Known by various names around the world, the 'Super Boy' (Taiwan) and 'Super Child Prodigy' (China) finally arrived on western shores around 1990 under the not at all confusing to pronounce name of 'Gamate'.
Bit Corp's low budget handheld was the first attempt at seriously taking on the Game Boy. Like all of the other Hong Kong/Taiwan originals, it failed, due to a combination of unappealing software, a poor quality screen (with the ever present ghosting) and a mono speaker that rendered it's nicely programmed stereo sound (pop in some headphones and listen) as little more than the death rattle of a man suffering from terminal flatulence.
Bit Corp folded in 1992, leaving around 70 known titles for the little grey wonder floating around in obscurity.
Unlike other handhelds of its generation, the Gamate carries a genuine sense of mystery and exploration for collectors as there is very little information about its games online and the system doesn't even have a proper emulator.
Come, let us hold your hand as we guide you through reviews of our tiny little collection. Don't worry, we will try to get more!
Remember: "Don't touch the golden finger by hands!"
Did you know that 'Game Over' is an anagram of 'Move Rage'? This is one of the many fascinating facts that you'll discover while playing the Gamate's obligatory Bomberman rip-off. It's also possibly an in-joke by the programmer, hinting at what the player will experience during gameplay. Despite this, the game contains no anagrams of the phrase 'ear bleeding atrocity'. It should.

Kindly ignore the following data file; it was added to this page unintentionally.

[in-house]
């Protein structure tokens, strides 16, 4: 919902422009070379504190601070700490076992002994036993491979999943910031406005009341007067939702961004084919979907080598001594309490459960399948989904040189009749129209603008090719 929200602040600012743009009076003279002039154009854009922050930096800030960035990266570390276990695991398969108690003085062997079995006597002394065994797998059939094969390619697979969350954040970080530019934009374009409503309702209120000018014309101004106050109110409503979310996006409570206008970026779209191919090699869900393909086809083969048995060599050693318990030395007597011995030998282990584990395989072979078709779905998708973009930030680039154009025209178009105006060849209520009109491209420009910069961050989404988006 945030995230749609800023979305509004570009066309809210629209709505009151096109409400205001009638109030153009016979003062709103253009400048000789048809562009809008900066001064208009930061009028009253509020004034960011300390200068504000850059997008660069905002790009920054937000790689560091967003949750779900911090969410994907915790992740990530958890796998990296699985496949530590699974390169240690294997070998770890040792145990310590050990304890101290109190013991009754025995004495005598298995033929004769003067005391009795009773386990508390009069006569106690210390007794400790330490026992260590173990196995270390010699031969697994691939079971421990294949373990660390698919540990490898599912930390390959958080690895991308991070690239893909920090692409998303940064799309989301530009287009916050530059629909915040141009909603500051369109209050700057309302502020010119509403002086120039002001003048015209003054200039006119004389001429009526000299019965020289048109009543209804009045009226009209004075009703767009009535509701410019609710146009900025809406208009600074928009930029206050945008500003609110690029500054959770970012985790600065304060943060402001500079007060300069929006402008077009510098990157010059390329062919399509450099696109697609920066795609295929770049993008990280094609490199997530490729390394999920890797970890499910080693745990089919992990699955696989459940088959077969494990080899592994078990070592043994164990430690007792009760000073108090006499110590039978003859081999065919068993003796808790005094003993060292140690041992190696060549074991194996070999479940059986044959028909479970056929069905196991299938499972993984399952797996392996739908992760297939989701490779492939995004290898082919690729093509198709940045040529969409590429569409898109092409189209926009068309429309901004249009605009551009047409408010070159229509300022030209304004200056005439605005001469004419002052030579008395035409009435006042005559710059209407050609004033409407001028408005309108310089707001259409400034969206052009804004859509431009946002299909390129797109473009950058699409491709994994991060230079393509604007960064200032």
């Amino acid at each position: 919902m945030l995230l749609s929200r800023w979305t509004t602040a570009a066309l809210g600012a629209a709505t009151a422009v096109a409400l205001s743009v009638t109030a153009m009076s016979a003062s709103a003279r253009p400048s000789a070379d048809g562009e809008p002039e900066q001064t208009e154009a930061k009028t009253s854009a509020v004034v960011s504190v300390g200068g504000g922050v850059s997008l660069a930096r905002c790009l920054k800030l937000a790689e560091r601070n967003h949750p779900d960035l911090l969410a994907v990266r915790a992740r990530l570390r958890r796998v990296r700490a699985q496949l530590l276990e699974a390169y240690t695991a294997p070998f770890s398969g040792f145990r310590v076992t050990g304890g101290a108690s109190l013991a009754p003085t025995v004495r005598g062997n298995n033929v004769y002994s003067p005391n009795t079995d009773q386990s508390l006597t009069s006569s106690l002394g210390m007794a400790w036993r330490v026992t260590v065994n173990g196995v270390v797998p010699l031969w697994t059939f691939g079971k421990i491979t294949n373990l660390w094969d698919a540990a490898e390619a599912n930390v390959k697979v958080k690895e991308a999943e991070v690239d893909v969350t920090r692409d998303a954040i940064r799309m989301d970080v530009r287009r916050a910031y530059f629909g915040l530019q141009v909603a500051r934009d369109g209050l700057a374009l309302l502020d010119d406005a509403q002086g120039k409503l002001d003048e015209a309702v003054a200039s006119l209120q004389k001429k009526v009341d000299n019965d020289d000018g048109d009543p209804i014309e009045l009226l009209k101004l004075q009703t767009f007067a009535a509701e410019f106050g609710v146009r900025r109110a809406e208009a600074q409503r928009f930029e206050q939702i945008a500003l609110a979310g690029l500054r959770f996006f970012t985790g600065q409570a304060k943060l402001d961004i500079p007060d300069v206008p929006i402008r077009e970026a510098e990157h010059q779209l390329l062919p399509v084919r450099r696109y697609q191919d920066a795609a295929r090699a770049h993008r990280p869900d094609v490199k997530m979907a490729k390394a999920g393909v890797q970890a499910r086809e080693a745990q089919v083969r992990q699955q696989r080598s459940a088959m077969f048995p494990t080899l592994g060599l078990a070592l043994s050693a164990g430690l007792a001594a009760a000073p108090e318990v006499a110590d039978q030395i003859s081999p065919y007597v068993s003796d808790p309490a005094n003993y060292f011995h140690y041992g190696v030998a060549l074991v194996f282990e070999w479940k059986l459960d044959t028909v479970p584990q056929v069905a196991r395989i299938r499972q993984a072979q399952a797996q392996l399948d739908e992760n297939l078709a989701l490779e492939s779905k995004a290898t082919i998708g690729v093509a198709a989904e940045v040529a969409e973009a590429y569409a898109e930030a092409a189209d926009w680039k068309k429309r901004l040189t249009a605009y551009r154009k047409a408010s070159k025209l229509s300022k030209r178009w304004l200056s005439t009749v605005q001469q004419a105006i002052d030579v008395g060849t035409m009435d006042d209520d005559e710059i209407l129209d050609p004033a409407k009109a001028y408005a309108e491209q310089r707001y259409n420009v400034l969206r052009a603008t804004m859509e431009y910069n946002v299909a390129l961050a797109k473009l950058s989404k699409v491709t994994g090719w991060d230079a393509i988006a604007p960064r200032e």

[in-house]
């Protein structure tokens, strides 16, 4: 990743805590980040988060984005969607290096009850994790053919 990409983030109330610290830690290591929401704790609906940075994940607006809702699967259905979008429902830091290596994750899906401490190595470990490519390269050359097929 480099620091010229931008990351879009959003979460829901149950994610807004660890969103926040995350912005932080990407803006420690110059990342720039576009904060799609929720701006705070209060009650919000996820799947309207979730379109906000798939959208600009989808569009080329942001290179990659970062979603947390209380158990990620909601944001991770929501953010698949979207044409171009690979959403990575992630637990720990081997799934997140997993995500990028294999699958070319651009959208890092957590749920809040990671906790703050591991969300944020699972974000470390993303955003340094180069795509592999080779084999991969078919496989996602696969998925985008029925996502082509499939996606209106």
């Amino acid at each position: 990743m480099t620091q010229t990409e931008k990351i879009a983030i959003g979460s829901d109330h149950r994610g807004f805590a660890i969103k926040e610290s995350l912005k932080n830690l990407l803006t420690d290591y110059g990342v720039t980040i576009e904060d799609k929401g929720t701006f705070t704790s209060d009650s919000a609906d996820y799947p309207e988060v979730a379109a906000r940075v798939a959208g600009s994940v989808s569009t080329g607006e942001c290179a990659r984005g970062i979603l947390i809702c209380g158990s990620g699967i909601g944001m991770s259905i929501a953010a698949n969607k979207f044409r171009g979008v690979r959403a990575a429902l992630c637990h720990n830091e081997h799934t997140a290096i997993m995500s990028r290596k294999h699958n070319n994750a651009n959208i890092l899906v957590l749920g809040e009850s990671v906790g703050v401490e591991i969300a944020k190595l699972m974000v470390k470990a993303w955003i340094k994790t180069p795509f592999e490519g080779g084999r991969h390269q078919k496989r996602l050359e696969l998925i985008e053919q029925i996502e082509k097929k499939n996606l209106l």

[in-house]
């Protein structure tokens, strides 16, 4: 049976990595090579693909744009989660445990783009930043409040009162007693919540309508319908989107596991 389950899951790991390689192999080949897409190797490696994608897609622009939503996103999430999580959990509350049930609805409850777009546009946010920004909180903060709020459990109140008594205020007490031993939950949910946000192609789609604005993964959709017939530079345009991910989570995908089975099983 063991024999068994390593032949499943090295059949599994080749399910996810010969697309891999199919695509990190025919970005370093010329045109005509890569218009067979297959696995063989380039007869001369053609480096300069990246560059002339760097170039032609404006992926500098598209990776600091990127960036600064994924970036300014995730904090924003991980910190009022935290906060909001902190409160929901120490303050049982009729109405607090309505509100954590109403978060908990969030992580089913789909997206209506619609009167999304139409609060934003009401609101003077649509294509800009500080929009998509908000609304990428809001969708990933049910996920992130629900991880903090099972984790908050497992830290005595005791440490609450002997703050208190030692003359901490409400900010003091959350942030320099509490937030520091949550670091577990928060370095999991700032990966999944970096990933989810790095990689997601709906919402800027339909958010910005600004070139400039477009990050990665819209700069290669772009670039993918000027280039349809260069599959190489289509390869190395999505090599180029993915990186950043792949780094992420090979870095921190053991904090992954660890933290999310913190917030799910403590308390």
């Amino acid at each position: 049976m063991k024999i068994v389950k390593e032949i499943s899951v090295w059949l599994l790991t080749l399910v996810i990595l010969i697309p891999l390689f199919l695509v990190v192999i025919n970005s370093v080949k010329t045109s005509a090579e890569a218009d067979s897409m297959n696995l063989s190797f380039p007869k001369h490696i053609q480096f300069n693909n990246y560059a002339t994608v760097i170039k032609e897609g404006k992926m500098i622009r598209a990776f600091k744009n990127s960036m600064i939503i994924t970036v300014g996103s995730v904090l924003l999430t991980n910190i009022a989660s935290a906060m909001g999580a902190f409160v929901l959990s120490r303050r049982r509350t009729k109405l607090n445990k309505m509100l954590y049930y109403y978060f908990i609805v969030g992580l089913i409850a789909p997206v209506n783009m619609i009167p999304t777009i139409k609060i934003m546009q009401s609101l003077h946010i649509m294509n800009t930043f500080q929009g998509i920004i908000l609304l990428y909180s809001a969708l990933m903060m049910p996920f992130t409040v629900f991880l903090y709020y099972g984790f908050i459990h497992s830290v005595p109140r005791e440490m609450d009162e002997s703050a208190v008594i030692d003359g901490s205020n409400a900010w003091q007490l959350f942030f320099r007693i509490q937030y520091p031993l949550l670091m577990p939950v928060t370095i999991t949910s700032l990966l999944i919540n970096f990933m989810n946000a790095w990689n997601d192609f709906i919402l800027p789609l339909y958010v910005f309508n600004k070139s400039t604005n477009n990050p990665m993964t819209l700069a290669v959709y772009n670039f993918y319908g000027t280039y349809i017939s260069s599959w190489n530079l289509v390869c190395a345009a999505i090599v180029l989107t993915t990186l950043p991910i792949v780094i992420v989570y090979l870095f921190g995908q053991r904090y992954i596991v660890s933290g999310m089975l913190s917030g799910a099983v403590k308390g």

What happens when you combine Castlevania with Rick Dangerous? We've still no idea after playing this distinctly average platformer that might fool you into expecting a clone of either but, sadly, delivers a rather dull experience that is unlike either.
Remember how well porting Super Pang to the Watara Supervision worked?
Undeterred, someone thought it would be a good idea to also try to make a version for a system with an even worse screen!
Thankfully, Boom! offers some distinctive and, dare we say, wise gameplay switch-ups that help save it from the fate of that other title.
Ah, the early nineties...when Arkanoid clones were still a popular genre and people thought that putting them on non-backlit handhelds with notorious ghosting issues was a good idea...
New reviews will be unlocked as regularly as we are able to obtain new games. We only review games played on the original hardware.